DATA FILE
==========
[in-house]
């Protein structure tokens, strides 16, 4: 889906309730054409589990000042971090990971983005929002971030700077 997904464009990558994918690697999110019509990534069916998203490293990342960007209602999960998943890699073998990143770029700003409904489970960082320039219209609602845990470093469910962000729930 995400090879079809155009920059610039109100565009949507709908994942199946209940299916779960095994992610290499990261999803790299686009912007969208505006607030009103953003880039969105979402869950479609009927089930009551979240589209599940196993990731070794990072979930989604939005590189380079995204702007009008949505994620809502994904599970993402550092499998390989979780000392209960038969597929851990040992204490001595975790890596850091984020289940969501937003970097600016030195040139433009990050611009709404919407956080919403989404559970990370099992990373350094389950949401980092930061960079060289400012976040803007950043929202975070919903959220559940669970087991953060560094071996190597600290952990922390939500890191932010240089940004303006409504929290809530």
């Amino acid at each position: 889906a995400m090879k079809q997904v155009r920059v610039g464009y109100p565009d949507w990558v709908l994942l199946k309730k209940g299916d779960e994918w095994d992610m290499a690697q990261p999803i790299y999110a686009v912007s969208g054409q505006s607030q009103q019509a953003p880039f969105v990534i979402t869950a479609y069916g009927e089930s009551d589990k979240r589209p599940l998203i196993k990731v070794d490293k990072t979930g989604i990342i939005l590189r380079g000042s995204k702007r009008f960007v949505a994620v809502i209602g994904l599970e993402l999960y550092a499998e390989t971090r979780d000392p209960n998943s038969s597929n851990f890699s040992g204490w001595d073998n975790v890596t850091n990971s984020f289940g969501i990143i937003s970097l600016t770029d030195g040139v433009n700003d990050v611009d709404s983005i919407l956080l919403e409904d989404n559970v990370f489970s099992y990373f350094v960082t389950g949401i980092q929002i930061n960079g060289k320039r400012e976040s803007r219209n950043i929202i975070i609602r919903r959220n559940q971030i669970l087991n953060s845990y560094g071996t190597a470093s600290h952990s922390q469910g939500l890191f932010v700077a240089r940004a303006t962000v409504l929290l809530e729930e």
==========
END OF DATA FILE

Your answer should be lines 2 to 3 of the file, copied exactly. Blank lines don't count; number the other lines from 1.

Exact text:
């Protein structure tokens, strides 16, 4: 889906309730054409589990000042971090990971983005929002971030700077 997904464009990558994918690697999110019509990534069916998203490293990342960007209602999960998943890699073998990143770029700003409904489970960082320039219209609602845990470093469910962000729930 995400090879079809155009920059610039109100565009949507709908994942199946209940299916779960095994992610290499990261999803790299686009912007969208505006607030009103953003880039969105979402869950479609009927089930009551979240589209599940196993990731070794990072979930989604939005590189380079995204702007009008949505994620809502994904599970993402550092499998390989979780000392209960038969597929851990040992204490001595975790890596850091984020289940969501937003970097600016030195040139433009990050611009709404919407956080919403989404559970990370099992990373350094389950949401980092930061960079060289400012976040803007950043929202975070919903959220559940669970087991953060560094071996190597600290952990922390939500890191932010240089940004303006409504929290809530």
């Amino acid at each position: 889906a995400m090879k079809q997904v155009r920059v610039g464009y109100p565009d949507w990558v709908l994942l199946k309730k209940g299916d779960e994918w095994d992610m290499a690697q990261p999803i790299y999110a686009v912007s969208g054409q505006s607030q009103q019509a953003p880039f969105v990534i979402t869950a479609y069916g009927e089930s009551d589990k979240r589209p599940l998203i196993k990731v070794d490293k990072t979930g989604i990342i939005l590189r380079g000042s995204k702007r009008f960007v949505a994620v809502i209602g994904l599970e993402l999960y550092a499998e390989t971090r979780d000392p209960n998943s038969s597929n851990f890699s040992g204490w001595d073998n975790v890596t850091n990971s984020f289940g969501i990143i937003s970097l600016t770029d030195g040139v433009n700003d990050v611009d709404s983005i919407l956080l919403e409904d989404n559970v990370f489970s099992y990373f350094v960082t389950g949401i980092q929002i930061n960079g060289k320039r400012e976040s803007r219209n950043i929202i975070i609602r919903r959220n559940q971030i669970l087991n953060s845990y560094g071996t190597a470093s600290h952990s922390q469910g939500l890191f932010v700077a240089r940004a303006t962000v409504l929290l809530e729930e």